February 5, 2009
As I mentioned in the other entry I posted today, I’m working on two pieces right now.
One is a “true Grade 4” piece, I hope. That basically means it’s “good high school level,” but I’m probably making it more difficult than that, just because I always underestimate difficulty level. The piece, commissioned by Stuart High School in Falls Church, Virginia, looks like it’s going to be All-Out Happy And Sparkly. (That’s not the title, by the way.)
The other piece, for Deer Path Middle School in Lake Forest, Illinois, should be a “true Grade 3,” or maybe even a Grade 2-3. It’s most definitely for young players. The idea for this one came from AEJ (of course). She said that she thinks that if you’re a percussionist, there would be a cool realization the first time you found out that percussion isn’t just snare drum and glockenspiel, but it can be anything that some idiotic composer (my words, not hers) asks you to hit. The idea with this piece is to do just that — show young percussionists that part of their job is finding stuff that composers ask for, and figuring out how to make it sound like music. One thing I’m using is a metal cheese grater, like this one —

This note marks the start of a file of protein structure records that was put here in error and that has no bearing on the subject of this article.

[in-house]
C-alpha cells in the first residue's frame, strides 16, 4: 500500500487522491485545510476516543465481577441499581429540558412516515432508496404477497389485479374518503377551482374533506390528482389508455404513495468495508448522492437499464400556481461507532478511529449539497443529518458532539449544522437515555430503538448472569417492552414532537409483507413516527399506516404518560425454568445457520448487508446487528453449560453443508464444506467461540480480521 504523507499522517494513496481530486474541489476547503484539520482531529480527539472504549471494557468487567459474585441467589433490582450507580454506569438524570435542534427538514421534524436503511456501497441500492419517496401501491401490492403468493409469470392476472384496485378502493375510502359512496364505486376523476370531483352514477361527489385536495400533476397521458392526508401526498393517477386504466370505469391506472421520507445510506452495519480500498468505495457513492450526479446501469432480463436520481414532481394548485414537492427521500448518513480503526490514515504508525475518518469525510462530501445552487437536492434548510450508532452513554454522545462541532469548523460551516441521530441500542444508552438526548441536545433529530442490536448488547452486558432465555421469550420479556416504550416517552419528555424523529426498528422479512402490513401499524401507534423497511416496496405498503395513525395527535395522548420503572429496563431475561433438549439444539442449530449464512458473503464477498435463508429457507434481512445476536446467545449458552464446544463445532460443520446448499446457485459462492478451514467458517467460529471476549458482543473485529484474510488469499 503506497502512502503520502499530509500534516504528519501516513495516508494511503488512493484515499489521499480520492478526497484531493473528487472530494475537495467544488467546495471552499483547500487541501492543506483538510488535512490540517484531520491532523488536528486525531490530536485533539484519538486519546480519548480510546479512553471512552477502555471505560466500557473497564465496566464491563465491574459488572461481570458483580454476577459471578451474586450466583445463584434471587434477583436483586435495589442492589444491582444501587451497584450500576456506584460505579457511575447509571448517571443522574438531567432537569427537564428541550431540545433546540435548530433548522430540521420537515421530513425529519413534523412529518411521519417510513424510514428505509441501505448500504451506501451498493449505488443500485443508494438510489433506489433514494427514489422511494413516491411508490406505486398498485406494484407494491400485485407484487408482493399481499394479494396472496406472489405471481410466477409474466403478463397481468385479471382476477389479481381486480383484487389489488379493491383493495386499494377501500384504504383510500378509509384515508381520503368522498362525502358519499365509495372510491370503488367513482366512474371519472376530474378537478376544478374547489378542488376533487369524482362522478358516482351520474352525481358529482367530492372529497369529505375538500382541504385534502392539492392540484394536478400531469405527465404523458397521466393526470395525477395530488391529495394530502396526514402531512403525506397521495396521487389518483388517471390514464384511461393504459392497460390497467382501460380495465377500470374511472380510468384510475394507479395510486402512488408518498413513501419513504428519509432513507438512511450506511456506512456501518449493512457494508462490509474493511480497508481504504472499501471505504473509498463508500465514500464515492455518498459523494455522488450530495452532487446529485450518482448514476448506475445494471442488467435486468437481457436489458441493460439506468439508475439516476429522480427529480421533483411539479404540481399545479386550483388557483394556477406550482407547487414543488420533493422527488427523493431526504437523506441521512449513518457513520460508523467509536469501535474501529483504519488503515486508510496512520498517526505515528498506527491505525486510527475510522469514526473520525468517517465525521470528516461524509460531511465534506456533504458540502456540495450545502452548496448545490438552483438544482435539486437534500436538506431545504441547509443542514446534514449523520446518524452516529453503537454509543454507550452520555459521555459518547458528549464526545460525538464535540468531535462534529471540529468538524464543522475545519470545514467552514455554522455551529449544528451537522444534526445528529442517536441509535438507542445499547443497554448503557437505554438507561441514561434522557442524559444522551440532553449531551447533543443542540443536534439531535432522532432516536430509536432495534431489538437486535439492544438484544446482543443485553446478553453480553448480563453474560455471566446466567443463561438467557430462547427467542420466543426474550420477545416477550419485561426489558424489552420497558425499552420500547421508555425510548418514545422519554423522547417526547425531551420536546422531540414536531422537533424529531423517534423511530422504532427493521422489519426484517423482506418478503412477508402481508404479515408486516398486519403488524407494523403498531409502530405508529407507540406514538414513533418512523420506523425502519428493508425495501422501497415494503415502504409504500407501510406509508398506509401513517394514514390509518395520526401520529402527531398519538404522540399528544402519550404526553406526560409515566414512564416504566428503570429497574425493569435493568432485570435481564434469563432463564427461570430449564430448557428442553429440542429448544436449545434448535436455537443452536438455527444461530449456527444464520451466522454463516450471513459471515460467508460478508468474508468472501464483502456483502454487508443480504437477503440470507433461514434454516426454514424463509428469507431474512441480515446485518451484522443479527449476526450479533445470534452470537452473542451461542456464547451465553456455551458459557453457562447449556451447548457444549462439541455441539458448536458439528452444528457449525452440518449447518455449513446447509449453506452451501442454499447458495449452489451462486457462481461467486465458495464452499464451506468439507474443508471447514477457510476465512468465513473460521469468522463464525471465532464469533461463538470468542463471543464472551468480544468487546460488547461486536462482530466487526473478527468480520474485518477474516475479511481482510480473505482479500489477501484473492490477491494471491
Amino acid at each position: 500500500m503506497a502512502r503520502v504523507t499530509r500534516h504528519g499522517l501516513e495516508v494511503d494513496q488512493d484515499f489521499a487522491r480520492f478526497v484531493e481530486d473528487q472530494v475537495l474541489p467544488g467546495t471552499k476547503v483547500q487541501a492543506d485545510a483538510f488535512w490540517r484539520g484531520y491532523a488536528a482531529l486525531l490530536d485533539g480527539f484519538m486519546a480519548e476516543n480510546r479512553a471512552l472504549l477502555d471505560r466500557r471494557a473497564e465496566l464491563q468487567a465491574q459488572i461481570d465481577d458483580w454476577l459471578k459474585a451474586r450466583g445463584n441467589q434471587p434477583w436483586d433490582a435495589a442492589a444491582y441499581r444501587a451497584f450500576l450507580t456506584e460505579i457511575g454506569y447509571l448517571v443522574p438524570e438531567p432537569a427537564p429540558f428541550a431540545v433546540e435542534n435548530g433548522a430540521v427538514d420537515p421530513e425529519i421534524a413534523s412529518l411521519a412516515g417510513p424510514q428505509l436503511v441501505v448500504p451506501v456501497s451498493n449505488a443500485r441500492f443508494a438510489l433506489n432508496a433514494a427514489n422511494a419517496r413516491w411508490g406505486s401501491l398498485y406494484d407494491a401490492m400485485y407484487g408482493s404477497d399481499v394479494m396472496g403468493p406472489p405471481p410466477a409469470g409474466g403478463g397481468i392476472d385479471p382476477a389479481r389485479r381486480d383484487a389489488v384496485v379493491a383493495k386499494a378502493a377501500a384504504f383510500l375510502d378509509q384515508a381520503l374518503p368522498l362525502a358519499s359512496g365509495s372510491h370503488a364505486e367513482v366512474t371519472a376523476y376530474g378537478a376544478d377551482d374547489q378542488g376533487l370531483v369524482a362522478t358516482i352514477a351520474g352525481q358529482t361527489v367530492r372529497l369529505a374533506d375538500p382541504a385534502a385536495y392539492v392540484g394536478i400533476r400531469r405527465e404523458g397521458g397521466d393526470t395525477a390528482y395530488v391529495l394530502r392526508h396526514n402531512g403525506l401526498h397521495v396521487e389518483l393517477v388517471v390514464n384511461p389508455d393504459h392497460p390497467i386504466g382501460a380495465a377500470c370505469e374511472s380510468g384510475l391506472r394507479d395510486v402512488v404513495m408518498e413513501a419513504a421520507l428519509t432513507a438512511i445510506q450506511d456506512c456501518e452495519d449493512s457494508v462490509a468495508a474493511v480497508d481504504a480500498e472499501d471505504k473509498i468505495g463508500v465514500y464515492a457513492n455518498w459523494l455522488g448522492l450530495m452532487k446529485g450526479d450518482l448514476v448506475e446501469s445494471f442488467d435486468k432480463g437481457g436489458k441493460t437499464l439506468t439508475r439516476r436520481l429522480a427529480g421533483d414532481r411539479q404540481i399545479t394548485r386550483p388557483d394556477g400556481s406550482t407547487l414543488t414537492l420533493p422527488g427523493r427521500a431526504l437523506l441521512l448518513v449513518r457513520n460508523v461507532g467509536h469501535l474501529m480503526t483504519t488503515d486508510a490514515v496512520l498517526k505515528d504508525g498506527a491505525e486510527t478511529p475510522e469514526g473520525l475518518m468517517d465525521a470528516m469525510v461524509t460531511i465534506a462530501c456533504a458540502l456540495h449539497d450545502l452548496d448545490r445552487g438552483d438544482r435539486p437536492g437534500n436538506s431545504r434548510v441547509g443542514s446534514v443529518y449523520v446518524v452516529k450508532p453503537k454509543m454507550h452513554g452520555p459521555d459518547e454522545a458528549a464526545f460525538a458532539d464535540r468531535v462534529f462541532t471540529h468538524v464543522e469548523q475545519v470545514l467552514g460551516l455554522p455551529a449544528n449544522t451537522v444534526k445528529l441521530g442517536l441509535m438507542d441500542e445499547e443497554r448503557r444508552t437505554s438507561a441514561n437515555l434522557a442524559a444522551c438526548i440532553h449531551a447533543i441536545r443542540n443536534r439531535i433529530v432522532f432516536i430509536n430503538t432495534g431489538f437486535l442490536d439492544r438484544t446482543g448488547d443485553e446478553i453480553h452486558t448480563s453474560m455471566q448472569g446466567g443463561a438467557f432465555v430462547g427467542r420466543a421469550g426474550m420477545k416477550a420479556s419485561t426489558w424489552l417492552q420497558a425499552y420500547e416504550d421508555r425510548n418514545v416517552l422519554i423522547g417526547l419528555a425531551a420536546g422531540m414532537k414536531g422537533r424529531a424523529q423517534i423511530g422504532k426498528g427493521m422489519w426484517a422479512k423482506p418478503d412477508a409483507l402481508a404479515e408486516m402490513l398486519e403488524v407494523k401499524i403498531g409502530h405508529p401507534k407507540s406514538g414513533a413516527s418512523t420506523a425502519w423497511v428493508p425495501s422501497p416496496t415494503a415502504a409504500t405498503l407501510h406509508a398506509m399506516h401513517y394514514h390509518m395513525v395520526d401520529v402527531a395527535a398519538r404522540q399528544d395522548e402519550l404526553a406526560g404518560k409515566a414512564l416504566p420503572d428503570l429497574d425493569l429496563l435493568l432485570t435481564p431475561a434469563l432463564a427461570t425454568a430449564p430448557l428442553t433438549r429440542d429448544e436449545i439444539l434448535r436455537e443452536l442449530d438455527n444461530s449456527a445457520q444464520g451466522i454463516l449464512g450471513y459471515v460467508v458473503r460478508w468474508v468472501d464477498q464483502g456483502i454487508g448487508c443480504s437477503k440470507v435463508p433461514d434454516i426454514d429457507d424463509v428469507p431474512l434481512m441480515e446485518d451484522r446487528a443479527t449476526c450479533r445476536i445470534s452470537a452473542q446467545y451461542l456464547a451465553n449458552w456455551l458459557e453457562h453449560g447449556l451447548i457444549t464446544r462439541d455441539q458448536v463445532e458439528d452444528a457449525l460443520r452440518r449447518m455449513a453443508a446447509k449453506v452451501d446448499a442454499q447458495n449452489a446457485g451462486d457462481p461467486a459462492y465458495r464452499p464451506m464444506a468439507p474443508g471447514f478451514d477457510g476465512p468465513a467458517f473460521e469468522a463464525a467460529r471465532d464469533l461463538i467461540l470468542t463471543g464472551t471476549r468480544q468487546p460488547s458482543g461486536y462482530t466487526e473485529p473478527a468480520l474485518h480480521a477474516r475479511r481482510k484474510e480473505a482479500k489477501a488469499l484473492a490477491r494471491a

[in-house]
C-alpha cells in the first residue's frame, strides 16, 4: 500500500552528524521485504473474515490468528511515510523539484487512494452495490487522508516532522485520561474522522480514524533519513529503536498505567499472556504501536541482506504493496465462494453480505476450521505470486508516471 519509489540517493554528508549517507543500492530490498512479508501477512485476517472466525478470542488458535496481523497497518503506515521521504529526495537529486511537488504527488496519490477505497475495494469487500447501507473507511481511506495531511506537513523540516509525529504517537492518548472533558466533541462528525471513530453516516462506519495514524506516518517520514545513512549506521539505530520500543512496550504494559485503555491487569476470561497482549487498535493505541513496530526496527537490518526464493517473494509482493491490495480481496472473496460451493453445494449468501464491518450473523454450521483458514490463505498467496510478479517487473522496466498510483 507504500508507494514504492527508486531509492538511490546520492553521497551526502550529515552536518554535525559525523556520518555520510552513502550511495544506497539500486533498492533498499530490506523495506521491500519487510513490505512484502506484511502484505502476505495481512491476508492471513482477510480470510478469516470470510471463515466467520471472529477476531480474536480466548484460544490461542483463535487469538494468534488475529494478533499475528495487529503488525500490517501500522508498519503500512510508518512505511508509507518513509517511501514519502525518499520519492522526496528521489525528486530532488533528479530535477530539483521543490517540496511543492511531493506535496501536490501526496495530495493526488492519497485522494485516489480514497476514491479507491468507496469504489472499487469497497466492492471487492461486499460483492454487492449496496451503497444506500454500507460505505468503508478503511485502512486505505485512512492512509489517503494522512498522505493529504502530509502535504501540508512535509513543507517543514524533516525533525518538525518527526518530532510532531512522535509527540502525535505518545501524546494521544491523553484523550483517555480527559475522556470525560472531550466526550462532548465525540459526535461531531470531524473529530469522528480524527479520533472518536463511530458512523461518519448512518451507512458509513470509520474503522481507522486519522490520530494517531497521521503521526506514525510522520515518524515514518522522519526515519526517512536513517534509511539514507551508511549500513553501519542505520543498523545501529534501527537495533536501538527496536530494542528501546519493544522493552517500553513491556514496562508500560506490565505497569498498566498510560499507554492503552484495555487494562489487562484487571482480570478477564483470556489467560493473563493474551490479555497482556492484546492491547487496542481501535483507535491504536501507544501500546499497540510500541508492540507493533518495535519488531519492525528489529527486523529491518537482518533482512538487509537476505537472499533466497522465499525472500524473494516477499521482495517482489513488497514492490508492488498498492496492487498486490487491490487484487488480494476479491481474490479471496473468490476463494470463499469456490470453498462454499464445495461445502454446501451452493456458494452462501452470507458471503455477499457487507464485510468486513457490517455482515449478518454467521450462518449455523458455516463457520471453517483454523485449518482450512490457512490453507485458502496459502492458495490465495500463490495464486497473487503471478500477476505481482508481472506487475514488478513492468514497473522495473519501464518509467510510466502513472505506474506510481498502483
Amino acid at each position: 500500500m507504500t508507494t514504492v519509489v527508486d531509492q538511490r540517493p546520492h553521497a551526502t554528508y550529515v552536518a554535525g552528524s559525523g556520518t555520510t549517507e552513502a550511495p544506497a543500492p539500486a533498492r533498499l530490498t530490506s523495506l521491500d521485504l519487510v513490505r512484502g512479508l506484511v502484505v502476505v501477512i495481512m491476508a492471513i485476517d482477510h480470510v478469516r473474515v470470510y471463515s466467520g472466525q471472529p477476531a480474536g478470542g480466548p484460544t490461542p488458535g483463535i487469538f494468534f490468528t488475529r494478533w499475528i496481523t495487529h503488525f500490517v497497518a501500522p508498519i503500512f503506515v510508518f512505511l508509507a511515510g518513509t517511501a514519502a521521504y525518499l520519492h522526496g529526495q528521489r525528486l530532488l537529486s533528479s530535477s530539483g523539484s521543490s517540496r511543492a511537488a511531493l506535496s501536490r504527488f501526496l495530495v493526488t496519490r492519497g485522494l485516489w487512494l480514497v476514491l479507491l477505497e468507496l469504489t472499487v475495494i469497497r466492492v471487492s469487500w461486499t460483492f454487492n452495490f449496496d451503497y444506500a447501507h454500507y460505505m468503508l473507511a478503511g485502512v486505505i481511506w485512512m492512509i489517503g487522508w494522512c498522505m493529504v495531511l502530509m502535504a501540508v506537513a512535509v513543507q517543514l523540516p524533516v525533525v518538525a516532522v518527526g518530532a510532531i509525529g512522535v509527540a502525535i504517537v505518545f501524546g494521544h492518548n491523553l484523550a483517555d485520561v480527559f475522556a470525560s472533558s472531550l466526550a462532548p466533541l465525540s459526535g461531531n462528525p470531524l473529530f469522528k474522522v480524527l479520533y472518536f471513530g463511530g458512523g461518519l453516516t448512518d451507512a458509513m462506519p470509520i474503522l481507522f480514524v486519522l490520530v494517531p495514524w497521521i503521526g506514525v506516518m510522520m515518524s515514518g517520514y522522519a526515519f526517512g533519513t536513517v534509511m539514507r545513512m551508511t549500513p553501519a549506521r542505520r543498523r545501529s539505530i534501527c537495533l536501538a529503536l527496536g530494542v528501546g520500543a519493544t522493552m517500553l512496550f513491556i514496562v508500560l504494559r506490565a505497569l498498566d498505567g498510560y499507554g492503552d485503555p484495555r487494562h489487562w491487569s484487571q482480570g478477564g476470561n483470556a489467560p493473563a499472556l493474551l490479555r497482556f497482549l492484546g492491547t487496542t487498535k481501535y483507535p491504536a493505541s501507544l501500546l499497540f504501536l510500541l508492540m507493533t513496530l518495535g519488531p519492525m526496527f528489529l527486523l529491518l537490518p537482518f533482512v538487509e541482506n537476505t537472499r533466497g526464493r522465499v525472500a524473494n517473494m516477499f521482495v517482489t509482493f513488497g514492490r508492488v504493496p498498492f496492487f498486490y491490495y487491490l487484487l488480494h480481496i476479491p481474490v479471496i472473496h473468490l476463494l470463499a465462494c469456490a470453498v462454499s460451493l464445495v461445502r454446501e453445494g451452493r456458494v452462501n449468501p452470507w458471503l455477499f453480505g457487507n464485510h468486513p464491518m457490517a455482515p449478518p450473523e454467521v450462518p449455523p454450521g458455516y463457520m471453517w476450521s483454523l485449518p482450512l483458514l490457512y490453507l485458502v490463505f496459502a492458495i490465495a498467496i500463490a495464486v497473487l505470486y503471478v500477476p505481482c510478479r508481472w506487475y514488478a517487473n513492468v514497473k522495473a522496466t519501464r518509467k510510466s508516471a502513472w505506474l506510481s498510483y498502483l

Oops, sorry – that was one of the first images to come up on Google. No, more like this one:
So I have the student scrape it with a metal spoon. It’s like a hillbilly guiro! — well, if hillbillies were all about fresh-grated cheese. Let me tell you: metal cheese grater + metal spoon = not a subtle or pretty sound.
I also want somebody in the percussion section to hit something with a hammer. As Ben Lorenzo — a UT conducting student — told me the other day, if he was in middle school, he’d want to hit stuff with a hammer. But what? I love the sound of a bell plate on top of a brake drum (I use this in almost every piece now), but it’s surprisingly hard to find a bell plate or even a good substitute — and that’s for college players. What can I ask middle school kids to hit with a hammer? Any other “found percussion” ideas?